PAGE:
• I've told 3 parents who approached me with that: "You need to weigh what's for sure and what's still up in the air and make your own decision.  Let me know. "
  • Their question might be legitimate, so you should be respectful enough in your discussions.
The new parent calls you for next year while the current season is in progress.
  • The poaching rules in Ontario have changed, but as a coach you can NEVER look good talking to active potential players for next year while this season is still on.
  • Has this parent been walking along his sideline telling other parents in July that he's already planning to leave in October?  How would that be received on your sideline  by your cvusrrent team parents?
  • How would your players feel knowing you are already looking to replace some of them and the season is half over.
The new player's dad shows up to tryouts in a track suit and soccer boots and walks on the field!
  • Oh boy .......   that's all I have to say about that.
You have to be careful to not jump to immediate conclusions.  There are some very nice people out there who just want a nice place for their child to play their favourite sport.  Everybody loves their child.

Whenever we were approached by the "special" player or their family, I simply gave their parents our tryout information and left it at that.  For me, anything more was asking for trouble.  If they felt snubbed and went elsewhere, then I knew my instinct paid off.  If they came, then they were treated like everybody else, with respect.
'The poison these days, in my humble opinion, is the aggressive "Parent-Agent"'
There is more going on than just soccer.  Teams are about development friendships, memories, respect and co-operation; you want to ensure the off-field experience is as positive as the on-field portion.  You have to keep an eye out for disruptors.

In one age group that I coached for eight years (1994 boys), there was one club that we played for six of those years.  They never had the same coach or core of players.  It was like a new team and club every year.  Coach came, recruited, played, the team exploded/imploded and they started over.  Every year we played teams from their area and we always ran into their parents on different teams.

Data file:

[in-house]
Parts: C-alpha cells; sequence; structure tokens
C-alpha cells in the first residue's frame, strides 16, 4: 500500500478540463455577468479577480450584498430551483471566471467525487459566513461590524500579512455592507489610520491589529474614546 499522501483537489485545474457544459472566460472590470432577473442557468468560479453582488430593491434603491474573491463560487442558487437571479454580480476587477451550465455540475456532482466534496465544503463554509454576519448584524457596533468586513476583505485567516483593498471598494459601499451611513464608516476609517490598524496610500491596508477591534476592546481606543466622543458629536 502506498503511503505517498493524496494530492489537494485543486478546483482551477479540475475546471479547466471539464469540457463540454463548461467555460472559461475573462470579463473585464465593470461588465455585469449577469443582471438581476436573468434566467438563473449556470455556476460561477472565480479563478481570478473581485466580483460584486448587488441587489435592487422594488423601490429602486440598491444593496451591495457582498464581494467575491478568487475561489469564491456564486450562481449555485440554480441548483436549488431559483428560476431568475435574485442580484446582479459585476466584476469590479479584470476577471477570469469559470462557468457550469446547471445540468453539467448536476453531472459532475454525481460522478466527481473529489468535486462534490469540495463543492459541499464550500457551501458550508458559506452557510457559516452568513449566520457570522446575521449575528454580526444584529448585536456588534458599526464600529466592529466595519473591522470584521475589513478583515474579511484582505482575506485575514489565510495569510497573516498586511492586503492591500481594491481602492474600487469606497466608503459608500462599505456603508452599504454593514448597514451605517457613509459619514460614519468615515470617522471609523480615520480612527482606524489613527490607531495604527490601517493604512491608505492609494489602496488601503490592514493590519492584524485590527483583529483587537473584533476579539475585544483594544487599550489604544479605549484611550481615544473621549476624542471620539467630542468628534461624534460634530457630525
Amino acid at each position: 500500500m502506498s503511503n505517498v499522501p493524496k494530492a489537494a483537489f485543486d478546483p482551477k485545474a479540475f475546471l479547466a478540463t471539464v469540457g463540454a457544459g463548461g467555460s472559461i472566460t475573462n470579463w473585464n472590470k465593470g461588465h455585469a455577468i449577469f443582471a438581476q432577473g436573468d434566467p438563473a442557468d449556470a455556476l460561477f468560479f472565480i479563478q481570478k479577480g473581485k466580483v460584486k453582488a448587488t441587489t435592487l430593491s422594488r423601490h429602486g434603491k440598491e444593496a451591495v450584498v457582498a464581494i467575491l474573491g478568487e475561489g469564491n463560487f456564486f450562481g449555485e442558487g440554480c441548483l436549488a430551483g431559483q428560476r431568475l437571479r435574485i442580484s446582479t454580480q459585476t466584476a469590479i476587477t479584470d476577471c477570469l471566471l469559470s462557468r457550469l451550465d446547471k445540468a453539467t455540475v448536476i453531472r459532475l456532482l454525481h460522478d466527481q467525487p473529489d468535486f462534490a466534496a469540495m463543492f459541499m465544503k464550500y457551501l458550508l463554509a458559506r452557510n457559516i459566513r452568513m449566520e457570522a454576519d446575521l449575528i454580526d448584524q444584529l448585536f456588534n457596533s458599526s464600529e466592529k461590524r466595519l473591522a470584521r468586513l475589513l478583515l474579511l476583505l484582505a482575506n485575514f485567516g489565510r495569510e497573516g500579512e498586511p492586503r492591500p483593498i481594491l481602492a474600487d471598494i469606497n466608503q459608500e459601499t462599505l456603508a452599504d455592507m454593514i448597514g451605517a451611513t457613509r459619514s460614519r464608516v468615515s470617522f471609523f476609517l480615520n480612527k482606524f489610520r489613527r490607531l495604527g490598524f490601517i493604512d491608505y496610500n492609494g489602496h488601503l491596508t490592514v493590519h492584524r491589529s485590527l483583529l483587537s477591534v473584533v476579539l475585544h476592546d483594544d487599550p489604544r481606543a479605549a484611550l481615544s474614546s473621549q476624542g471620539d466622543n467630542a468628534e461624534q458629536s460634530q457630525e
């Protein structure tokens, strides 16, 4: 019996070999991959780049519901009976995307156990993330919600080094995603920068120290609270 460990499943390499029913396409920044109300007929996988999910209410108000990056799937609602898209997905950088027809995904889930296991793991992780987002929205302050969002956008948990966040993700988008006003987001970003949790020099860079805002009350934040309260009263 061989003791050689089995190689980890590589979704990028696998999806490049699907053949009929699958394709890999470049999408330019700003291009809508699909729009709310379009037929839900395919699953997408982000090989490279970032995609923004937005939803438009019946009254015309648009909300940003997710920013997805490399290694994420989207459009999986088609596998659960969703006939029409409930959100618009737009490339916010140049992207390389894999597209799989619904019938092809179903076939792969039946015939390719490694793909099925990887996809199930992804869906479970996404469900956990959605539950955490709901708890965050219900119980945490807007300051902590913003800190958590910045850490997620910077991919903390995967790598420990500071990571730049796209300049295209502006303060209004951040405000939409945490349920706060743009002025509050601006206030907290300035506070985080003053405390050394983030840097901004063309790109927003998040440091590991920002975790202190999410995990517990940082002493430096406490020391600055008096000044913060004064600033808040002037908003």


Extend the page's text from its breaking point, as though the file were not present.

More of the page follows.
One sad byproduct of deals gone bad is the coach losing his credibility with the existing players and club.  Not all "deals" go bad, but when they do, it's ugly.  I've seen coaches appease new recruits to prevent ugliness, only to watch current players leave for another team.   I've seen new parents assume a seat on the parent side of a new team only to complain all year long (about the very coach they chose to sell their kid to)

I've had new parents prove at tryouts what a pain or cancer they would be and, sadly, I let the whole package move on to another team. 

If you are not a good technical or tactical coach and recruiting new players is your only choice, you better have a lot of ground rules in place for the whole group. 

When a player shows up and wants to be on your team, they have to be treated as kids who love playing soccer and your job is to ensure you positively affect that kid for the time they are with you.  But you have to be careful of the adult influences around them if there is a sign of an over-anxious "parent-agent".  The solution is SIMPLE.  Tell them they have to tryout and you'll see if and where they fit in.  Cut off the parent's sales pitch and offers to help and simply say "We'll have a look at your child during tryouts." You can't be more fair than that, can you?  I've used that line many times and it keeps everybody at bay and allows the child to do what they want to do, PLAY.  I've had parents leave their child alone and I've had parents not come back for a second tryout.  The latter proved my point.

Side story: I had a parent bring their child to tryout after many phone calls and emails to see "what's going on".  When I arrived at the field for our first session, I was unloading my stuff and the dad comes to my car to continue telling me how good his son is. I stopped unloading, smiled and told him I will see for myself in about 20 minutes.  As I walked away I heard one my current team parents say to him "I told you not to do that."  His son was a wonderful boy and we got along very well.  He did not stay until the end of tryouts as he was trying out for three teams at the same time and took a spot that was offered to him.  I still see the boy often, he still calls me Coach and we still get along.  The father doesn't talk to me.

When that special player does arrive, you probably know they are going to have a spot on your team, but you do a kid no favours when you treat them differently.

Let your program do the talking for you.  Let their feet do the talking for them.  Let the interested kid tryout with everybody else and show them first hand, via your environment, why they made the right choice in wanting to play for you.